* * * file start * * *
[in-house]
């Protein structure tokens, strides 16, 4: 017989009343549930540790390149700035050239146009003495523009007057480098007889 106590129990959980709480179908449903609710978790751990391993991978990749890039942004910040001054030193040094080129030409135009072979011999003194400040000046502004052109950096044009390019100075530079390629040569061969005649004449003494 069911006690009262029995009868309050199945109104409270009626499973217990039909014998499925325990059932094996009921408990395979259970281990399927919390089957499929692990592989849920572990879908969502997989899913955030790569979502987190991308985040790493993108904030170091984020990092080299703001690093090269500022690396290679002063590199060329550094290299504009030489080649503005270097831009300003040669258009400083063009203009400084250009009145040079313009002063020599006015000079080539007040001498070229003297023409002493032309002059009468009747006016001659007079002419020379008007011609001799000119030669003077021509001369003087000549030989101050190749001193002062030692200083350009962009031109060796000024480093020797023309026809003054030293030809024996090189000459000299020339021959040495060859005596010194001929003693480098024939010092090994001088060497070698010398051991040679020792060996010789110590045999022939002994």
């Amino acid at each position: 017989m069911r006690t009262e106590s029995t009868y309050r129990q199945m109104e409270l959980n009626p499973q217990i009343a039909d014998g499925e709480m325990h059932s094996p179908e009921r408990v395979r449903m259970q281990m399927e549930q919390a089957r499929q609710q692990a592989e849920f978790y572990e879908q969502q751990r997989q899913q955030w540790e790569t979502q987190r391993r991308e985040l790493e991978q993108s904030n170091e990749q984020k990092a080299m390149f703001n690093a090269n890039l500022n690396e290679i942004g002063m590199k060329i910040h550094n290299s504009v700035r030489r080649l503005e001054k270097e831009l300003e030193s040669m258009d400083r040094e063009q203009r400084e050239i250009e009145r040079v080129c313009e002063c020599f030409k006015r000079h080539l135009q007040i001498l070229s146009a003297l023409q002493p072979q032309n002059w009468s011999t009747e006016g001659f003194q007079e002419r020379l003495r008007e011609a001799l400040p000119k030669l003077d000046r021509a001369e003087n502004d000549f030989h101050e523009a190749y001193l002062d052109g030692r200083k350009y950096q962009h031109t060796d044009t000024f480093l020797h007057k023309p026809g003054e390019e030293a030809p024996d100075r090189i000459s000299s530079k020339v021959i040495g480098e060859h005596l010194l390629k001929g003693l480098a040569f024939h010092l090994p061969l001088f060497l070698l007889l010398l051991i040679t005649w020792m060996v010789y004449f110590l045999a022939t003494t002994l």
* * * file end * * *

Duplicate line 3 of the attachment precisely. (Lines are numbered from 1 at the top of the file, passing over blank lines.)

């Amino acid at each position: 017989m069911r006690t009262e106590s029995t009868y309050r129990q199945m109104e409270l959980n009626p499973q217990i009343a039909d014998g499925e709480m325990h059932s094996p179908e009921r408990v395979r449903m259970q281990m399927e549930q919390a089957r499929q609710q692990a592989e849920f978790y572990e879908q969502q751990r997989q899913q955030w540790e790569t979502q987190r391993r991308e985040l790493e991978q993108s904030n170091e990749q984020k990092a080299m390149f703001n690093a090269n890039l500022n690396e290679i942004g002063m590199k060329i910040h550094n290299s504009v700035r030489r080649l503005e001054k270097e831009l300003e030193s040669m258009d400083r040094e063009q203009r400084e050239i250009e009145r040079v080129c313009e002063c020599f030409k006015r000079h080539l135009q007040i001498l070229s146009a003297l023409q002493p072979q032309n002059w009468s011999t009747e006016g001659f003194q007079e002419r020379l003495r008007e011609a001799l400040p000119k030669l003077d000046r021509a001369e003087n502004d000549f030989h101050e523009a190749y001193l002062d052109g030692r200083k350009y950096q962009h031109t060796d044009t000024f480093l020797h007057k023309p026809g003054e390019e030293a030809p024996d100075r090189i000459s000299s530079k020339v021959i040495g480098e060859h005596l010194l390629k001929g003693l480098a040569f024939h010092l090994p061969l001088f060497l070698l007889l010398l051991i040679t005649w020792m060996v010789y004449f110590l045999a022939t003494t002994l």